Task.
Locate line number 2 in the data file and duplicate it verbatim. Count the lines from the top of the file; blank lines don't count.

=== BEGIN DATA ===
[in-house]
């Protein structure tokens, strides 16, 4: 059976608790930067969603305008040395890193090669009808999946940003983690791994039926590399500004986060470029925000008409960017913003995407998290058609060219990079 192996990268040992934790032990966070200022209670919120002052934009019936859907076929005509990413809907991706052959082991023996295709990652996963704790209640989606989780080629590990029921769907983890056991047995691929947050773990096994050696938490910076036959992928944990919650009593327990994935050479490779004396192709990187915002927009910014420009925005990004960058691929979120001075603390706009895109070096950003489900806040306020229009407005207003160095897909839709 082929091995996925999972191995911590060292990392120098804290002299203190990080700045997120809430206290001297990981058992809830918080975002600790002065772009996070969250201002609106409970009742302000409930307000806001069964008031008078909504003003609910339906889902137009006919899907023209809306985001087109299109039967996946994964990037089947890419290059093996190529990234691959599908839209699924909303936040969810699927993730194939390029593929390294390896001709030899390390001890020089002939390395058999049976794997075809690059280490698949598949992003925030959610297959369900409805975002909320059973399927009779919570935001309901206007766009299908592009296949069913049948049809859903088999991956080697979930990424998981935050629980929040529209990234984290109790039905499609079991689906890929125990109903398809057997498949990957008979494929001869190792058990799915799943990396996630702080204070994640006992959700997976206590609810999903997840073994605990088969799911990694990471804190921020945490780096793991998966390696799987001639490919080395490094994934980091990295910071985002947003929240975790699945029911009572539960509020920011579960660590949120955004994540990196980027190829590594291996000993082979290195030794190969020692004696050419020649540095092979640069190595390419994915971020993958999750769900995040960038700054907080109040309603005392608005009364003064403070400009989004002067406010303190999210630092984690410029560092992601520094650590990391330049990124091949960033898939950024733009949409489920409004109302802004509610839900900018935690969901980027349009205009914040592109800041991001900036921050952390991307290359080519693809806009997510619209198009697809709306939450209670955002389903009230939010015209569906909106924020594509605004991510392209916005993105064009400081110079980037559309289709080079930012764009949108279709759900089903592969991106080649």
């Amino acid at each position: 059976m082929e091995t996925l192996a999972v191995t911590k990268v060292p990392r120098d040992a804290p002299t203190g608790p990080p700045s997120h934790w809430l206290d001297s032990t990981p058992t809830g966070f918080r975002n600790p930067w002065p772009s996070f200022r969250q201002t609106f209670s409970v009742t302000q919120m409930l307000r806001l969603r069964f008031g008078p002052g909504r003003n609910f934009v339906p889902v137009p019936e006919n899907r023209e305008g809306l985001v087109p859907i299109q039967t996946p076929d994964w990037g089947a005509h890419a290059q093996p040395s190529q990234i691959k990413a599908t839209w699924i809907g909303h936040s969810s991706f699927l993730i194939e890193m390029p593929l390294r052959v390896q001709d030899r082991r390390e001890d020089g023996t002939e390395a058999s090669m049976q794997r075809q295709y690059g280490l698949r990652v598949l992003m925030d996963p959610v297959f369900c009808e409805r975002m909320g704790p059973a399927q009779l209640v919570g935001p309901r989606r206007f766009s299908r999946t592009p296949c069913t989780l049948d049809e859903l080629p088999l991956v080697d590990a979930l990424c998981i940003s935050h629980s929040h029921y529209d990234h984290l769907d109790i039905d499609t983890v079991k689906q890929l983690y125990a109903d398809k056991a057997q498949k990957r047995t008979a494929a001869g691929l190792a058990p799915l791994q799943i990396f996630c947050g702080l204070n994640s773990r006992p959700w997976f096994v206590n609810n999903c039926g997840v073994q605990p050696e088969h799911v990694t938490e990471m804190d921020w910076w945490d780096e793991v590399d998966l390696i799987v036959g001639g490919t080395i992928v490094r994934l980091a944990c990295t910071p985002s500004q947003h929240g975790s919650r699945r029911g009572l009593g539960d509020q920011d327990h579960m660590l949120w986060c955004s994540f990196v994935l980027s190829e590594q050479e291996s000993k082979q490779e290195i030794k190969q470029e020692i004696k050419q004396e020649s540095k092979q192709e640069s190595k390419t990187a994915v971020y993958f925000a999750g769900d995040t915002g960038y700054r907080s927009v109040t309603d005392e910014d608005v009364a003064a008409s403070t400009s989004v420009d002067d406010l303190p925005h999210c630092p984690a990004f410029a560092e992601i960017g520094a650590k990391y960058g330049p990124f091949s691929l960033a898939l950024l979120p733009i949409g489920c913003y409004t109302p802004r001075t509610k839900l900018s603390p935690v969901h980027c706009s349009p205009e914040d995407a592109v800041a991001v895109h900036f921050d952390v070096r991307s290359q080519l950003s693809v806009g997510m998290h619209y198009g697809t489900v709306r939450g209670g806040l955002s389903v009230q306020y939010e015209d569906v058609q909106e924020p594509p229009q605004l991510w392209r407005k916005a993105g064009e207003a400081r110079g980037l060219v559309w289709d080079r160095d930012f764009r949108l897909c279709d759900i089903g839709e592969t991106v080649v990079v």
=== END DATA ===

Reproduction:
């Protein structure tokens, strides 16, 4: 059976608790930067969603305008040395890193090669009808999946940003983690791994039926590399500004986060470029925000008409960017913003995407998290058609060219990079 192996990268040992934790032990966070200022209670919120002052934009019936859907076929005509990413809907991706052959082991023996295709990652996963704790209640989606989780080629590990029921769907983890056991047995691929947050773990096994050696938490910076036959992928944990919650009593327990994935050479490779004396192709990187915002927009910014420009925005990004960058691929979120001075603390706009895109070096950003489900806040306020229009407005207003160095897909839709 082929091995996925999972191995911590060292990392120098804290002299203190990080700045997120809430206290001297990981058992809830918080975002600790002065772009996070969250201002609106409970009742302000409930307000806001069964008031008078909504003003609910339906889902137009006919899907023209809306985001087109299109039967996946994964990037089947890419290059093996190529990234691959599908839209699924909303936040969810699927993730194939390029593929390294390896001709030899390390001890020089002939390395058999049976794997075809690059280490698949598949992003925030959610297959369900409805975002909320059973399927009779919570935001309901206007766009299908592009296949069913049948049809859903088999991956080697979930990424998981935050629980929040529209990234984290109790039905499609079991689906890929125990109903398809057997498949990957008979494929001869190792058990799915799943990396996630702080204070994640006992959700997976206590609810999903997840073994605990088969799911990694990471804190921020945490780096793991998966390696799987001639490919080395490094994934980091990295910071985002947003929240975790699945029911009572539960509020920011579960660590949120955004994540990196980027190829590594291996000993082979290195030794190969020692004696050419020649540095092979640069190595390419994915971020993958999750769900995040960038700054907080109040309603005392608005009364003064403070400009989004002067406010303190999210630092984690410029560092992601520094650590990391330049990124091949960033898939950024733009949409489920409004109302802004509610839900900018935690969901980027349009205009914040592109800041991001900036921050952390991307290359080519693809806009997510619209198009697809709306939450209670955002389903009230939010015209569906909106924020594509605004991510392209916005993105064009400081110079980037559309289709080079930012764009949108279709759900089903592969991106080649």